Aristotle 384–322 BCE Described that the heart was central, mobile, and well supplied with structures that served to
communicate between it and the rest of the body.
Erasistratus 304–250 BCE Air, attracted by the lungs, passed into the pulmonary veins, from there into the left ventricle,
and from the left ventricle it passed into the arteries, which distributed it to all parts of the
Claudius Galen 129–217 CE Stated that the arteries contain blood, not air.
Ibn al-Nafis 1213–1288 Stated that the interventricular septum is not porous and proposed the existence of the
Leonardo da Vinci 1452–1518 He established through experiments that air doesn’t enter heart from lungs. He also proved
conclusively that the valves allowed the blood to pass in only one direction and prevented its
Andreas Vesalius 1514–1564 Observed that the interventricular septum is not perforated.
Michael Servetus 1511–1553 Described the pulmonary circulation.
Realdus Columbus 1515–1559 He independently discovered the pulmonary circulation. He also discovered that the heart’s four
valves permitted the flow of blood in only one direction.
Andreas Caesalpinus 1524–1603 Described the passage of the blood from the right heart through the lungs to the left heart and
used the term “circulation” to describe this process.
Hieronymus Fabricius 1537–1619 He discovered the valves in the veins. He noticed that the blood cannot move from the heart
toward the periphery through the veins.
William Harvey 1578–1657 Explained the complete process of circulation.
Marcello Malpighi 1628–1694 He established the presence of capillaries with the help of a microscope. He proposed that
capillaries are the connections between arteries and veins that allow blood to flow back to the
heart, thus completing the gap in the knowledge of circulation.
78 DISCOVERY OF BLOOD CIRCULATION: CONTRIBUTIONS OF AYURVEDA
Advances in Physiology Education • VOL 36 • JUNE 2012
such interactions must have taken place even before Alexander
the Great visited India (9, 17). One cannot deny the fact that there
are striking similarities between some of the theories in these two
streams of medical knowledge; however, the question as to
“which system got influenced by the other” has been a matter of
debate, as no system mentions these facts (7, 24, 34). Whatever
may be the case, it is to be noted that the theory of Tridosha is
not simply a “humoral theory”; rather, it is based on a considerably
precise understanding of homeostatic principles (29).
Cardiovascular Physiology in Ayurveda
In Ayurveda literature, the heart and the different vessels
attached to it have been described to transport the following
four vital entities: 1) “Rasa” (often wrongly translated as
“Chyle”), the nutrient fluid that nourishes rest of the tissues;
2) “Rakta,” the red fraction that is very essential for life; 3)
“Ojas,” a white fraction, the functions of which are closely
associated with immunity; and 4) “Prana,” a fraction that is
derived through the act of respiration. Therefore, the tissue
that is today known as “blood” should include all these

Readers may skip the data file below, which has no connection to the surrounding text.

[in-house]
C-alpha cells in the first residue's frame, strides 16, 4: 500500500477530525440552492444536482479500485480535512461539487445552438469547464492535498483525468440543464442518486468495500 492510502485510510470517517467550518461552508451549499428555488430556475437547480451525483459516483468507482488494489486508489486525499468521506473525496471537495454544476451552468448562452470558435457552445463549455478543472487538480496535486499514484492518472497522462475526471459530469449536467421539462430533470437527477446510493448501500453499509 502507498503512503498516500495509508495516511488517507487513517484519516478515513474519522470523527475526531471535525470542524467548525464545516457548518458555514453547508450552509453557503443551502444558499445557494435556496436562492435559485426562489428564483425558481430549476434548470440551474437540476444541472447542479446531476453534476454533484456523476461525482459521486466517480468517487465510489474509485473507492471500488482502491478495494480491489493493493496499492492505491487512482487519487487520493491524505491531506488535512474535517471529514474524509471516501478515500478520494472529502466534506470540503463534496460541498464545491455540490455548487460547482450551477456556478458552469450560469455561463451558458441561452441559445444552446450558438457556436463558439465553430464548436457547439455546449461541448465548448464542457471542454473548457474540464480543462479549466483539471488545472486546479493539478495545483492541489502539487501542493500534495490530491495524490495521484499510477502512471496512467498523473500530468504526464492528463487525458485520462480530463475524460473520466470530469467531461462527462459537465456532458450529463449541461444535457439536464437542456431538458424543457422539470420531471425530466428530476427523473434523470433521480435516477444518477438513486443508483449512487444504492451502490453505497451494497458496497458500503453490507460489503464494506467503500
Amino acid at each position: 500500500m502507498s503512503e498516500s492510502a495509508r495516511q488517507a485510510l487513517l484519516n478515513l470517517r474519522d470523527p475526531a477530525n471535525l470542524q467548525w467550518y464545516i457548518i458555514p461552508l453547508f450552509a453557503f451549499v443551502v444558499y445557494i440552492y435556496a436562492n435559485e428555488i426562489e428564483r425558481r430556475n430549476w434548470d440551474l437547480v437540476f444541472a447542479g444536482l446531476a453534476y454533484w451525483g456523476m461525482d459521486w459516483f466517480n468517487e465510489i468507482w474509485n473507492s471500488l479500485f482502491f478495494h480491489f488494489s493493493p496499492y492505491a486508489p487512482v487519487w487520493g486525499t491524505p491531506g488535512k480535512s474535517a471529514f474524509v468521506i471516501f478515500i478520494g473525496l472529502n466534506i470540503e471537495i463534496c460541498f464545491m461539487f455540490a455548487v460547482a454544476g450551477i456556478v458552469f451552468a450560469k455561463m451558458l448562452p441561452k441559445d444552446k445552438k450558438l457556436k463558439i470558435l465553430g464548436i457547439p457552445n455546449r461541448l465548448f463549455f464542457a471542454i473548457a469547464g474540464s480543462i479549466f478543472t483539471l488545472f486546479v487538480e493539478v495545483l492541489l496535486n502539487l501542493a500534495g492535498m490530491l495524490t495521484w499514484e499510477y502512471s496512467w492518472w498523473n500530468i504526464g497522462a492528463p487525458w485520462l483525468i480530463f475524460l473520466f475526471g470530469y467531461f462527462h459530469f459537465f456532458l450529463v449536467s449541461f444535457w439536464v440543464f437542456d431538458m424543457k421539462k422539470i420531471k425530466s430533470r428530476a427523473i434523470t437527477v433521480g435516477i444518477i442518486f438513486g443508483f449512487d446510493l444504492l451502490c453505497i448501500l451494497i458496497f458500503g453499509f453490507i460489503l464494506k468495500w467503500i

components, and, hence, one should be careful when translating
terms such as Rasa, Rakta, Ojas, and Prana. In this
context, however, it is to be noted that most of the prominent
translators have committed an error of translating only
Rakta as blood and not others. This is probably one of the
important reasons for some of the vital contributions of
Ayurveda having gone unnoticed.
Similarities between Ayurveda and Galen’s model of cardiovascular
system. There are some very important similarities
between ancient Greek theories of medicine, especially
those proposed by Galen, and Ayurveda with respect to the
physiology of cardiovascular system. Galen believed that
the digested food, called Chyle, reached the liver from the
intestines, and it was then converted into blood there. Galen
also described that the blood, after reaching the heart, was
carried to all parts of the body through veins and was then
converted into flesh. Thus, the blood got “consumed” in this
process and was not “conserved.” Furthermore, he believed
that the blood was continuously being produced from the
food that a person ingested. According to him, the vital
spirit, “Pneuma,” was derived through the act of respiration
and was mixed with the blood in the left ventricle, and a
portion of this passed through the septal pores into the
venous blood of the right ventricle. In fact, Galen proposed
that the function of arteries was to carry this Pneuma to the
different parts (10).
On similar lines, in Ayurveda, it has been explained that
“Ahara” (food), after undergoing complete digestion, gets
converted into the nutrient fluid called Rasa and that this Rasa
is then transformed into Rakta in “Yakrit” (the liver) and
“Pliha” (the spleen) (Sushruta Samhita, Sutra Sthana, 14/4-5;
Sushruta Samhita, Sutra Sthana, 21/10). Thereafter, Rakta
enters the heart (Sharngadhara Samhita, Purva Khanda, 6/9).
Prana derived through the act of respiration follows this Rakta
(Caraka Samhita, Sutra Sthana, 24/3; Sharngadhara Samhita,
Purva Khanda, 5/48-49). This Rakta is then transformed into
“Mamsa” (flesh) and other bodily tissues (Charaka Samhita,